Basic Electronic Equipment

The term “remote-controlled” aircraft implies that we need some form of electronic equipment to control the model.



This is commonly called a radio or informally known as “tranny.” The transmitter can be a simple device costing around $20 or a sophisticated piece of equipment that can set you back thousands of dollars. Generally said, a transmitter around or just under $100 will do the job. For this price you will get a computer radio with several channels – more on this later.

Turnigy 9XAll modern transmitters are on the 2.4 GHz frequency band and the electronics automatically choose a particular frequency within this band. For this reason, we don’t have to worry about interfering with someone else. In other words, several models can be in the air at the same time.

However, you have to make one decision: should you use Mode 1 or Mode 2.

What is the difference?

Mode 1 has the Throttle and Aileron on the right stick. The Elevator and Rudder are on the left stick.

Mode 2  has the Aileron and Elevator, the two main controls, on the right stick. The Throttle and Rudder are on the left stick.

In Australia and in our club, we mostly use Mode 1. This is also recommended if you do require some initial training.


The Receiver

The signal sent by the transmitter to the receiver is encoded, however, there are several methods to do this. It is, therefore, important to choose a receiver compatible with the transmitter. Usually there is not much choice for the beginner, as most transmitters comes with the correct receiver.


The Servos

The servo is used to move the control surface of the model aircraft. Signals coming from the receiver are translated into position data and a small electric motor moves the servo arm, via nylon or metal gears, into the correct position.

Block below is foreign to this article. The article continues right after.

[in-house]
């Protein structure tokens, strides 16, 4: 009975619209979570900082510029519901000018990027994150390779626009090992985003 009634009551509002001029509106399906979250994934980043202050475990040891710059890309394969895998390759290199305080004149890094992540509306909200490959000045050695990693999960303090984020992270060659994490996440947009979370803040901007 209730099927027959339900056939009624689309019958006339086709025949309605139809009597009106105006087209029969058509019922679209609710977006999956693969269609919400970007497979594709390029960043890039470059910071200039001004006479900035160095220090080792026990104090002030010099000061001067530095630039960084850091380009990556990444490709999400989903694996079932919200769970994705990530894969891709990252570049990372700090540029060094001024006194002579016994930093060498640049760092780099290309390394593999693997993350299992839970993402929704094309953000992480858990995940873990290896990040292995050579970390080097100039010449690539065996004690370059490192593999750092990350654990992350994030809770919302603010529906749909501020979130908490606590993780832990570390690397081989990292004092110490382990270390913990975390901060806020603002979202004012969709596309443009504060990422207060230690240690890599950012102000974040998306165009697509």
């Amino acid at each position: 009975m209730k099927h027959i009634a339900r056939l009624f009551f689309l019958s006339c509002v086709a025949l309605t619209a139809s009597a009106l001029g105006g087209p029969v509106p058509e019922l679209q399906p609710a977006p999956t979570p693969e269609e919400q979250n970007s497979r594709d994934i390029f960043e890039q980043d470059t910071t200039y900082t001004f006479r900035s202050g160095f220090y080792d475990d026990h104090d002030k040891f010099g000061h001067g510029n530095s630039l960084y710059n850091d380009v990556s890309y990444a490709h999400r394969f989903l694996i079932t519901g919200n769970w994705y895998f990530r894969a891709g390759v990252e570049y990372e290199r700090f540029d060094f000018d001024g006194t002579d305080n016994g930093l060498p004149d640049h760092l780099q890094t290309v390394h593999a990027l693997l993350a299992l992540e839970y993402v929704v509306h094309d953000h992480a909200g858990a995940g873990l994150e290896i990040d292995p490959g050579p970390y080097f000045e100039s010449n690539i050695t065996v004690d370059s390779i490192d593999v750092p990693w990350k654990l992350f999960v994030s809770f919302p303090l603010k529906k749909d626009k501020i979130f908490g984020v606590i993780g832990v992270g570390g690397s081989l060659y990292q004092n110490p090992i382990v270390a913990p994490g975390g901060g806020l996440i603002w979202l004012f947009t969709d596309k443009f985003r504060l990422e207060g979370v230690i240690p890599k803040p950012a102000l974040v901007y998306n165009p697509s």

Models with an Internal Combustion Engine

More on the engine choice in another article, but briefly, an internal combustion engine is a small petrol engine, similar to a lawnmower engine.

Models of this type require a battery to supply power to the receiver and the servos


Electric Motor Powered Models
Turnigy ESC

This type of model also requires a battery to supply power to the receiver and the servos. However, these batteries also drive the electric motor with the help of an electronic speed controller.


Electronic Speed Controller

In simple terms, the electronic speed controller has the same function as the throttle in a car.

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Paul McIntyre 

A founding club member has passed away after a short fight with cancer On behalf of EastCoast RC Flyers, myself and my family, we send our condolences to your family

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